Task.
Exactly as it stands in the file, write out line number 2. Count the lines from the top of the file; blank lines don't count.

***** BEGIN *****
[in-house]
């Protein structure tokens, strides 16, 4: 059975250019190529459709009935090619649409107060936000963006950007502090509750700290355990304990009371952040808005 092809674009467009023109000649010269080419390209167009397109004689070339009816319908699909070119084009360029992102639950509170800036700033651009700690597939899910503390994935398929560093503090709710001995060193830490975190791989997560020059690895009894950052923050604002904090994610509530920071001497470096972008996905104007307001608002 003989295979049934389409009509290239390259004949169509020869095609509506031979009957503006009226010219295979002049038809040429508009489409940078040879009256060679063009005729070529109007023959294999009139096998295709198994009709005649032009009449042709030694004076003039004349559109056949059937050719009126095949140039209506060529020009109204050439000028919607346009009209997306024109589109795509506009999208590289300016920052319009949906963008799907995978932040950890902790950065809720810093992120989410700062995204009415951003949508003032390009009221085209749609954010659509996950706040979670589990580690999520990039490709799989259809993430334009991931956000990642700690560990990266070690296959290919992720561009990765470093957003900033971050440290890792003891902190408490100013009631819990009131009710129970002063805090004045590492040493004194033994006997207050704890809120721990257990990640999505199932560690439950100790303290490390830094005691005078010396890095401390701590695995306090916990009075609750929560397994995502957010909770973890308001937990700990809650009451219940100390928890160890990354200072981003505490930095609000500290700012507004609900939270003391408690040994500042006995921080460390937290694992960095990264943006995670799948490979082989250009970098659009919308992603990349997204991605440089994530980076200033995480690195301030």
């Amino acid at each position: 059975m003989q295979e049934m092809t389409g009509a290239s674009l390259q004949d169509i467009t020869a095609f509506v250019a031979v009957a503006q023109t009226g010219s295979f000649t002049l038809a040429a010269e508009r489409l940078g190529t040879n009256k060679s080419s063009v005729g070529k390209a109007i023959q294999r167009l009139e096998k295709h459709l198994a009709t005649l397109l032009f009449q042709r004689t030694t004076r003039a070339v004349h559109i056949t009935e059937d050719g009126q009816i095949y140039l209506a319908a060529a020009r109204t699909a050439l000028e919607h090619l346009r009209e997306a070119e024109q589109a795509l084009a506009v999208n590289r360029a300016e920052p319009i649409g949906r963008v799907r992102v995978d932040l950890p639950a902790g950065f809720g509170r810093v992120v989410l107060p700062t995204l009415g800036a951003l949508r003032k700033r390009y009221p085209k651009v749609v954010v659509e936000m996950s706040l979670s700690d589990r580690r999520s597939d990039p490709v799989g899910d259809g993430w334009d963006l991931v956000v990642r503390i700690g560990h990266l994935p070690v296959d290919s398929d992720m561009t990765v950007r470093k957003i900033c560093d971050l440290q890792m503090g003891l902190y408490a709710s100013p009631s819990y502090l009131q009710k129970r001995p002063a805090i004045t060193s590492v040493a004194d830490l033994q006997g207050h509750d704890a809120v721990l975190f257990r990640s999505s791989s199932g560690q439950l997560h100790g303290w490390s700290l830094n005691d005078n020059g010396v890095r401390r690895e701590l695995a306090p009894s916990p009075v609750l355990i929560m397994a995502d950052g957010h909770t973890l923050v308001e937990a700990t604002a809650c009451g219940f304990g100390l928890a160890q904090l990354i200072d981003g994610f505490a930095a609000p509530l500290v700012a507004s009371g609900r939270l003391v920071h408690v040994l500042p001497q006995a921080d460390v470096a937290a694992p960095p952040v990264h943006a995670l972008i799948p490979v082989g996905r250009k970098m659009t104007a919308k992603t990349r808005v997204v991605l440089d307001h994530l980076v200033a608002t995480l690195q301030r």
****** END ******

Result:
């Protein structure tokens, strides 16, 4: 059975250019190529459709009935090619649409107060936000963006950007502090509750700290355990304990009371952040808005 092809674009467009023109000649010269080419390209167009397109004689070339009816319908699909070119084009360029992102639950509170800036700033651009700690597939899910503390994935398929560093503090709710001995060193830490975190791989997560020059690895009894950052923050604002904090994610509530920071001497470096972008996905104007307001608002 003989295979049934389409009509290239390259004949169509020869095609509506031979009957503006009226010219295979002049038809040429508009489409940078040879009256060679063009005729070529109007023959294999009139096998295709198994009709005649032009009449042709030694004076003039004349559109056949059937050719009126095949140039209506060529020009109204050439000028919607346009009209997306024109589109795509506009999208590289300016920052319009949906963008799907995978932040950890902790950065809720810093992120989410700062995204009415951003949508003032390009009221085209749609954010659509996950706040979670589990580690999520990039490709799989259809993430334009991931956000990642700690560990990266070690296959290919992720561009990765470093957003900033971050440290890792003891902190408490100013009631819990009131009710129970002063805090004045590492040493004194033994006997207050704890809120721990257990990640999505199932560690439950100790303290490390830094005691005078010396890095401390701590695995306090916990009075609750929560397994995502957010909770973890308001937990700990809650009451219940100390928890160890990354200072981003505490930095609000500290700012507004609900939270003391408690040994500042006995921080460390937290694992960095990264943006995670799948490979082989250009970098659009919308992603990349997204991605440089994530980076200033995480690195301030």